How do "they" "know" they missed intelligence? If they weren't listening, "they" don't know what "they" missed. If "they" were listening, then "they" know what was there. If "they" "know" what was missed, then it wasn't missed.

Posted by: ggersten on February 24, 2008 at 6:44 PM | PERMALINK

you mean i pissed the bed for nothing?

Posted by: benjoya on February 24, 2008 at 7:14 PM | PERMALINK

Kevin, let's hear it for Mr. Ego--Ralph Nadar.

Posted by: elr on February 24, 2008 at 7:22 PM | PERMALINK

Clearly Ralph wants to be remembered as the Harold Edward Stassen of the 21st Century.

He might get 600 votes this time.

Posted by: corpus juris on February 24, 2008 at 7:26 PM | PERMALINK

corpus juris, I think you've misconstrued little bear's remarks.

As I read them, he did not intend to claim that data mining was an effective and important tool for gathering intelligence about foreign terrorist activities.

I think he meant to point out that the data mining started before 9/11, and that foreign terrorists are only BushCo's nominal, for-public-consumption enemies. The point and purpose of the data mining is and was domestic and political: the establishment of a Permanent Republican Majority by whatever means necessary, including illegal wiretaps and other intelligence gathering on Democrats, liberals, and other persons appearing on BushCo's Actual Enemies list.

Like me, I imagine. And Kevin. And since you've posted here, you. And Rep. Pelosi the Speaker of the House. And Alabama Governor Don Siegelman. And, well, everyone.

Apparently, 19% of the nation loves Big Brother.

Posted by: joel hanes on February 24, 2008 at 7:39 PM | PERMALINK

Speaking of fear and national security-

check out a new post on my blog.

http://www.swanpoliticsblog.blogspot.com

Posted by: Swan on February 24, 2008 at 7:51 PM | PERMALINK

This type of lying and fear mongering makes it obvious that the Democrats should have started impeachment hearings- with subpoenas- 13 months ago when they retook Congress. Starting a House Judiciary Committee investigation into impeachment which focuses on President Bush's and Vice President Cheney's and Secretary of State Condoleeza Rice's lies and violations of the Constitution, including the Fourth Amendment's protections against unlawful wiretapping, would immediately squelch all of this behavior.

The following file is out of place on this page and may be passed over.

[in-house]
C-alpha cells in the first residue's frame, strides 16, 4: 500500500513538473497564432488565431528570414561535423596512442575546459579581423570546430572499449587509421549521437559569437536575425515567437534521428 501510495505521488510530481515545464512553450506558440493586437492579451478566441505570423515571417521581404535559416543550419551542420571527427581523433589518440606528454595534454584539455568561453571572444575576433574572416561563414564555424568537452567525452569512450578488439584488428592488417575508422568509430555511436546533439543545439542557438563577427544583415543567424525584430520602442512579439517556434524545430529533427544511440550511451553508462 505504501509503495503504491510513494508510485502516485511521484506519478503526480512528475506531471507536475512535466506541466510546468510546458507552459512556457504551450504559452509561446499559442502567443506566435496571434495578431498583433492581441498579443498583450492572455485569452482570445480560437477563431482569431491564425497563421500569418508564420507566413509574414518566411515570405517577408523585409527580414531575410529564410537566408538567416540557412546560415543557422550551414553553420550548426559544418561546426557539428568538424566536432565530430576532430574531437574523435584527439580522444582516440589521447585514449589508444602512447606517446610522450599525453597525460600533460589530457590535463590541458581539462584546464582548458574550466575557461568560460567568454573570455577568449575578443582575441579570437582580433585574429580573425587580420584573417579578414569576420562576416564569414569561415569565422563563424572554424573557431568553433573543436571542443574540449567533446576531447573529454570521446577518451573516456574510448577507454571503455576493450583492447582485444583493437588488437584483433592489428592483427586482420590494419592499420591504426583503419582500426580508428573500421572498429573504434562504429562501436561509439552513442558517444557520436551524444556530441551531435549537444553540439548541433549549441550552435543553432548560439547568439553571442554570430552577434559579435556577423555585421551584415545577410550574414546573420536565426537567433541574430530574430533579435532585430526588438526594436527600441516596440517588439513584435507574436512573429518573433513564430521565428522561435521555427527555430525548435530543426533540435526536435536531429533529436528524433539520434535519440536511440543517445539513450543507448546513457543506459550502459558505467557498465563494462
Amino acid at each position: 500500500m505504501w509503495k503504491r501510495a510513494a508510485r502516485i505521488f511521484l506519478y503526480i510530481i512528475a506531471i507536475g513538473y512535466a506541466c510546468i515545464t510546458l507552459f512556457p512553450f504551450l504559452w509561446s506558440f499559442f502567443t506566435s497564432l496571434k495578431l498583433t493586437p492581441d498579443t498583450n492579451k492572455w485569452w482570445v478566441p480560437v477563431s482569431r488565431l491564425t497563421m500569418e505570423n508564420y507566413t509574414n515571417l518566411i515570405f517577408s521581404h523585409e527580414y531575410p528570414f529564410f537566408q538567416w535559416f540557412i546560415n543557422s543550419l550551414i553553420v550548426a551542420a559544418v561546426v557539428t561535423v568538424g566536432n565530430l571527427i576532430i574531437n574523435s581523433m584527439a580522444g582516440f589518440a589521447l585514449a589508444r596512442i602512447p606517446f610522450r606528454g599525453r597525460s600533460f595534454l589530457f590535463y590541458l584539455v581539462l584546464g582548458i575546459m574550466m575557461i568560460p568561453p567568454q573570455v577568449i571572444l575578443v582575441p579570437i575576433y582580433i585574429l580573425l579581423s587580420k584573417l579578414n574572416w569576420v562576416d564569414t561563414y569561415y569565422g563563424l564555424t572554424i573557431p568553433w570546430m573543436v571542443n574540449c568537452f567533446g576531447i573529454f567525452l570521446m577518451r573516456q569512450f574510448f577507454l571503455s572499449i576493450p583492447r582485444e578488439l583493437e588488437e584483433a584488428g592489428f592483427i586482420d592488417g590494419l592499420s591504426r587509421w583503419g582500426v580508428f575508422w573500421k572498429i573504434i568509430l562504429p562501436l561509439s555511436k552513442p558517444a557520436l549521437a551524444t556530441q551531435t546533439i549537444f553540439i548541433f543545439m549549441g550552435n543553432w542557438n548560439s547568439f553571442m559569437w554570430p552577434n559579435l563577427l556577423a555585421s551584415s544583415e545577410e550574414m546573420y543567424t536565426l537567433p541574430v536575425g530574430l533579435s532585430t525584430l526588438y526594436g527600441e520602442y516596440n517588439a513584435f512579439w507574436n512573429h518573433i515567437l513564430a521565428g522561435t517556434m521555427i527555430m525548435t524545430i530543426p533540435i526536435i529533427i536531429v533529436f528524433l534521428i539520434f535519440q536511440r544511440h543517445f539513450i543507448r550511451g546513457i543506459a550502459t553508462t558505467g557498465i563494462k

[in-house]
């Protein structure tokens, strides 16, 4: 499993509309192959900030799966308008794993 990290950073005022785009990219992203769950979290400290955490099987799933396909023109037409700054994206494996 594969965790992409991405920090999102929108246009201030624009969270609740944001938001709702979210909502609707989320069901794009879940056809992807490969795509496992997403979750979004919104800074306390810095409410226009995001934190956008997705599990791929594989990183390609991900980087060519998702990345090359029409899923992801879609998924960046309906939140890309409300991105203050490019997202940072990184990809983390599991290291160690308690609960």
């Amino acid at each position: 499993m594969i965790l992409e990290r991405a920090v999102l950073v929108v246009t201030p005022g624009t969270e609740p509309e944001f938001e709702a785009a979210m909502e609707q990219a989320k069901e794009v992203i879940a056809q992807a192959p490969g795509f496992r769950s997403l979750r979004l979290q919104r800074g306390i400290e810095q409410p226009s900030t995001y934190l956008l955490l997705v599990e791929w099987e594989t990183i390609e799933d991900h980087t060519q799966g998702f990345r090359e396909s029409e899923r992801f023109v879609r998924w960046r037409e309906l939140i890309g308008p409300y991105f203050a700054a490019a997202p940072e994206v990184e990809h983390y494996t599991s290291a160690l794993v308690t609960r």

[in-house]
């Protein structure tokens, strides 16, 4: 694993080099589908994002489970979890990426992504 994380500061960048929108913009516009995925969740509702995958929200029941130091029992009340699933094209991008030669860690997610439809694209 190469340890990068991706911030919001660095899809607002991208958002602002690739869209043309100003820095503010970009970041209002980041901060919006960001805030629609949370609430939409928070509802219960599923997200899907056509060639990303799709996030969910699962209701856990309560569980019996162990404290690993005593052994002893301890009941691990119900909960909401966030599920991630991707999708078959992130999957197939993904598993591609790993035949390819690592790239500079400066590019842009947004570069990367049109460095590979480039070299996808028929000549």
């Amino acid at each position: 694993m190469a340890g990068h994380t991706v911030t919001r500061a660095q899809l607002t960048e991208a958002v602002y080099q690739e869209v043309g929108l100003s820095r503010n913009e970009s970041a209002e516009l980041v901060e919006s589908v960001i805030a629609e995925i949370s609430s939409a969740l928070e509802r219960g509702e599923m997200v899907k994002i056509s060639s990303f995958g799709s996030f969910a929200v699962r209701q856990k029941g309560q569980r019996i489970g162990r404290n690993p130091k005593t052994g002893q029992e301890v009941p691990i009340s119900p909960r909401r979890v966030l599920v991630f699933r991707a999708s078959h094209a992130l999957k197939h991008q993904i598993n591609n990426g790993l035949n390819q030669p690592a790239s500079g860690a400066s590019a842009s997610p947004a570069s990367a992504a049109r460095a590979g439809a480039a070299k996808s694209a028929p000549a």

Mukasey and McConnell would be subpoenaed and put under oath, then asked about the statements they put out with regard to wiretapping, when it actually began (i.e. was it pre 9-11), and whether Americans who had committed no crimes were illegally tapped. Gonzalez, Ashcroft, Powell, and Rice would also be forced to testify under oath about the real focus of the spying when they were in their prior positions. Witnesses would fear that perjury would be prosecuted-- if not by this Administration, especially if it is led by a Democrat.

We wouldn't even need a conviction in the Senate to bring down this lawless administration- Nixon never was even tried on impeachment in the Senate, as the Watergate hearings were sufficient to cause the resignations, prosecutions, and criminal convictions of Nixon and his top officials, including his Attorney General, John Mitchell. But hearings, televised live, have to start, and soon. America needs to know the truth.

Wouldn't it be a good idea for these types of questions to come up at the next debate and in press conferences with John McCain, instead of the faux controversies being manufactured on both sides?

Posted by: James Finkelstein on February 24, 2008 at 7:52 PM | PERMALINK

The guys who failed to protect the United States in 2001 aren't really good judges of what it takes to protect us now. These clowns have enabled more terrorism than any of their programs could ever do to protect us.

Republicans: bad at foreign policy, bad at domestic policy and bad at anti-terrorism policy.

And yes, the impeachment hearings should have started long ago. Bush, Cheney, Scalila, Thomas, Alito and Roberts should all be on the docket. Once those are gone then we can see if our Constitution has been restored. If not, we need to keep going until it is.

Posted by: the on February 24, 2008 at 8:00 PM | PERMALINK

Joel

If there were anybody in the administration capable of properly using information derived from data mining, Bush wouldn't be at 19% and the Republicans wouldn't be in the tank. This gang's incompetence appears to be so deep they can't even cheat effectively.

The real question is what the hell happens when a competent bunch of crooks takes over?

Damn I want my Constitution back.